TAIPEI – A wave of U.S. and Chinese military activity in the contested South China Sea is making it challenging for the Philippines, at the heart of the maritime dispute, to stick with the neutral foreign policy it has formulated over the past half-decade, analysts say.
The U.S. Navy’s Ronald Reagan Carrier Strike Group “is operating in the South China Sea,” the Navy said on its website June 14. The group is flying aircraft, conducting maritime strike exercises and training for surface-air unit coordination. It calls this voyage part of the Navy’s “routine presence in the Indo-Pacific.”
U.S. officials have said exercises like these – it carried out 10 last year – support Asian allies, including the Philippines, with which the U.S. has had a Mutual Defense Treaty since 1951.
China’s navy, for its part, has increased surveillance on one of its artificial-island military bases in the sea, the U.S. Naval Institute’s USNI News reported June 10. It says a Chinese intelligence-gathering ship and a maritime patrol aircraft, plus one other plane, have appeared at Fiery Cross Reef in the sea’s Spratly Islands, where Manila occupies 10 other features.
The Philippines has fretted for a decade over China’s landfilling of Spratly islets for military use.
In April, Manila sent four of its own navy ships to support coast guard and fishing vessels near an unoccupied Spratly reef where 220 Chinese boats moored in March, domestic media said. A Chinese vessel had sunk a Philippine fishing boat in 2019 and other vessels periodically pressure Filipino fishing operations to leave disputed sea tracts.
“China could slowly expand its maritime presence in the South China Sea using the China Coast Guard, maritime militia and fishing fleet,” said Carl Thayer, Asia-specialized emeritus professor from the University of New South Wales in Australia. China has done this already, he said. “These so-called grey zone operations … were designed to habituate the Philippines to defer to Chinese maritime power because the Philippines was too weak” to fight back, Thayer said.
Brunei, Malaysia, Taiwan and Vietnam also claim parts of the sea, areas that overlap China’s self-proclaimed boundary line. Flare-ups involving the Philippines occur particularly often because of its long coastlines and wide-ranging fishing fleet.
When the U.S. Navy shows up, “it sends reassurances to countries like the Philippines, Singapore, Vietnam, Indonesia about the United States being here in a position where China won’t be allowed to do what it wants to do without any pushback,” said Herman Kraft, a political science professor at University of the Philippines at Diliman.
However, while Manila rejects Beijing’s claims to parts of the South China sea closest to the Philippine archipelago’s west coasts, it hopes to keep receiving Chinese economic help, particularly for infrastructure.
Philippine President Rodrigo Duterte has panned U.S. influence over domestic policy, including his deadly anti-drug campaign, while forming an all-new friendship with China since he took office in 2016.
Direct investment from China to the Philippines, a largely impoverished nation trying to fight COVID-19 while boosting infrastructure, came to $140 million last year, 36% more than the amount in 2019, the Chinese Embassy in Manila said.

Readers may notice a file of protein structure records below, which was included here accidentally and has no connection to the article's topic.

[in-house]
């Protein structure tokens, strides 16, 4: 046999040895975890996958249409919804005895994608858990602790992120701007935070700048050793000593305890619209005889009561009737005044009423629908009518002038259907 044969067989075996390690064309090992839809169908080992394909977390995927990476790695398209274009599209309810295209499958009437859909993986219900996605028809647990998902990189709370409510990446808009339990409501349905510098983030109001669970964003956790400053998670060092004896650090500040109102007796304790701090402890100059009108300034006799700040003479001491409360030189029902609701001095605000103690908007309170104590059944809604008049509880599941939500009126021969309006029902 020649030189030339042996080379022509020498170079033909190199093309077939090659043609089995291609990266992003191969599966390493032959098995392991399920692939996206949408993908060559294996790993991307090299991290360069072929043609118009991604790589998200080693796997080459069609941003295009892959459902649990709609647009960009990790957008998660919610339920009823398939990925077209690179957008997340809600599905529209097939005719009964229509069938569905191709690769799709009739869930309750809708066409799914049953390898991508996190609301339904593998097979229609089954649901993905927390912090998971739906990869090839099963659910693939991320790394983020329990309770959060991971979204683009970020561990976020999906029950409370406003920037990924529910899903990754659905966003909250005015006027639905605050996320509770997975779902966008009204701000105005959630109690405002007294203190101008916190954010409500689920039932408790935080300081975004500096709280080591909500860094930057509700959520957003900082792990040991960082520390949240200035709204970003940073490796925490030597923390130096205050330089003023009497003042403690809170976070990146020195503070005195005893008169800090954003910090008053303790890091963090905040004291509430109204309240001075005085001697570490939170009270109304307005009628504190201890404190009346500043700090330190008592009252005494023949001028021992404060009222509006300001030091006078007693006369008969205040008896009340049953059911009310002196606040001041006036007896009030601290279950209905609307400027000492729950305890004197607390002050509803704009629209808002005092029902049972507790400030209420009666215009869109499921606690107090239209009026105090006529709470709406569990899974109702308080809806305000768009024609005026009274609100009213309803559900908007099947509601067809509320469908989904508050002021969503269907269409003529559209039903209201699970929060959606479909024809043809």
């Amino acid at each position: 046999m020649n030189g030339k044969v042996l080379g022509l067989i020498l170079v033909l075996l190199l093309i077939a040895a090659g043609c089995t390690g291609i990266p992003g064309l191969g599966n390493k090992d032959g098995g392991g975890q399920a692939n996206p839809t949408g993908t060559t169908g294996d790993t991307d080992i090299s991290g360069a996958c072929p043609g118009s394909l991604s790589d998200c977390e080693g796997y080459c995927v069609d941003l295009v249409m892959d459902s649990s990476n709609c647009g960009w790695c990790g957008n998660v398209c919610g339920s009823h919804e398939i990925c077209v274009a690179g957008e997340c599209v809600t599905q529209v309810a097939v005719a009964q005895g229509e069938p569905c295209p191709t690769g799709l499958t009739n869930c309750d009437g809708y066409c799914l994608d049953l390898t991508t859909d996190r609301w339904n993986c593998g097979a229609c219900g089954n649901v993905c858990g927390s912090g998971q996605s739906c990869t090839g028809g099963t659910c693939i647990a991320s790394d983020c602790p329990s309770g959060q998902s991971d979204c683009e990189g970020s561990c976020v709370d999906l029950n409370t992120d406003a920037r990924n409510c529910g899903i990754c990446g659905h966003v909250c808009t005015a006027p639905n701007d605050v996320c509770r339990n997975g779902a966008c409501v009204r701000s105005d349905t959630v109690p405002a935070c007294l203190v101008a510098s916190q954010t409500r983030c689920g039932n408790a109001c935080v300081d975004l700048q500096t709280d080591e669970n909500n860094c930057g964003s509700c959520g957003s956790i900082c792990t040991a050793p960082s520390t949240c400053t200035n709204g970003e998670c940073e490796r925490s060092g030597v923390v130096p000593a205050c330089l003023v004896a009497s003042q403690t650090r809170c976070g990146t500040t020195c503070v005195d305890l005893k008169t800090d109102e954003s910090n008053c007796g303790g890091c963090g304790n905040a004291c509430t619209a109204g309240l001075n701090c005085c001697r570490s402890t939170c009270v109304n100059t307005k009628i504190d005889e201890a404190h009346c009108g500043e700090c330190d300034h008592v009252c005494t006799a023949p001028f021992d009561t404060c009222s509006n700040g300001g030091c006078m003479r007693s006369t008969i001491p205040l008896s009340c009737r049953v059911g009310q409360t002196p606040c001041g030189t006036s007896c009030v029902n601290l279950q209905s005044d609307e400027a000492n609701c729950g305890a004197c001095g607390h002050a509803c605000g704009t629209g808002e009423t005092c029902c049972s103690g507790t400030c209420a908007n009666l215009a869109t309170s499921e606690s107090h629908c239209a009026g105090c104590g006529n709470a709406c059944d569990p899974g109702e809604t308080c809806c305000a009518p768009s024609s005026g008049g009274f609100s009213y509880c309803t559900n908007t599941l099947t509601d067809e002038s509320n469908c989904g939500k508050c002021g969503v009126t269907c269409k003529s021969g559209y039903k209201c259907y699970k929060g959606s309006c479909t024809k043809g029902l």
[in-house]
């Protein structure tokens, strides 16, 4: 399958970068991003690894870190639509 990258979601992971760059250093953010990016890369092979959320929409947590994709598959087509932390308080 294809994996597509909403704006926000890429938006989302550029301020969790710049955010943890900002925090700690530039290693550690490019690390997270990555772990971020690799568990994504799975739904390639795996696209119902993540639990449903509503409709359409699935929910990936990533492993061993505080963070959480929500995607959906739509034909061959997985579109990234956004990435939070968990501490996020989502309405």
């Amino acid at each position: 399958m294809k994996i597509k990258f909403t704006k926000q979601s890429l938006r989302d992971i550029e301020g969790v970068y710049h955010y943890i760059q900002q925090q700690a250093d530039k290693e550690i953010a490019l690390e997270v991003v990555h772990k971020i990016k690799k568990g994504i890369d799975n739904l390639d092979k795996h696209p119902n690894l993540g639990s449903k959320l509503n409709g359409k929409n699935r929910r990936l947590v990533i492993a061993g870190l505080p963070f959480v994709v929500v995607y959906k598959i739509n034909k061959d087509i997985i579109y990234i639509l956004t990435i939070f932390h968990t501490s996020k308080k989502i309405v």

“Ushering into the new era, President Xi Jinping and President Duterte have met eight times face-to-face, drawing up strategic blueprints for the continuous development of China-Philippine relations,” the embassy said June 9.
Disputes between China and the Philippines in the sea, however, have increased public pressure at home against Duterte’s engagement with Beijing. The Quezon City-based research institution Social Weather Stations found in a survey last July that people’s trust in the United States was “good” but trust was “bad” in China.
China sees friendship with the Philippines as a way to reduce U.S. influence in Asia, scholars have said. China cites old fishing records to back its claim over about 90% of the 3.5 million-square-kilometer waterway that is rich in fisheries and fossil fuel reserves. The United States has no claim.
China’s activity in the Spratly is probably aimed more at resisting the United States than at the Philippines, Kraft said.
“Beijing will surely complain about the USS Ronald Reagan’s sail through the South China Sea, but I suspect that it will be more muted in its disapproval of Manila’s deployments so as not to alienate Filipino voters ahead of next year’s presidential election, much of which could turn on relations with Beijing,” said Sean King, vice president of the Park Strategies political consultancy in New York.
Duterte must leave office next June because of term limits, opening the field to candidates with other foreign policy views.
The Philippines hit another diplomatic crossroads this week when Duterte suspended his decision to cancel a U.S.-Philippine Visiting Forces Agreement. The 1999 pact smooths arms sales and joint exercises. Duterte, once adamant about scrapping it, is looking now for more favorable terms, analysts have said.
“We will have to see what the election renders next year” in the Philippines, said Yun Sun, East Asia Program senior associate at the Stimson Center in Washington. In the United States, she said, “the hope is that Duterte will continue to extend the suspension and the next president will adopt a more rational position on the issue.”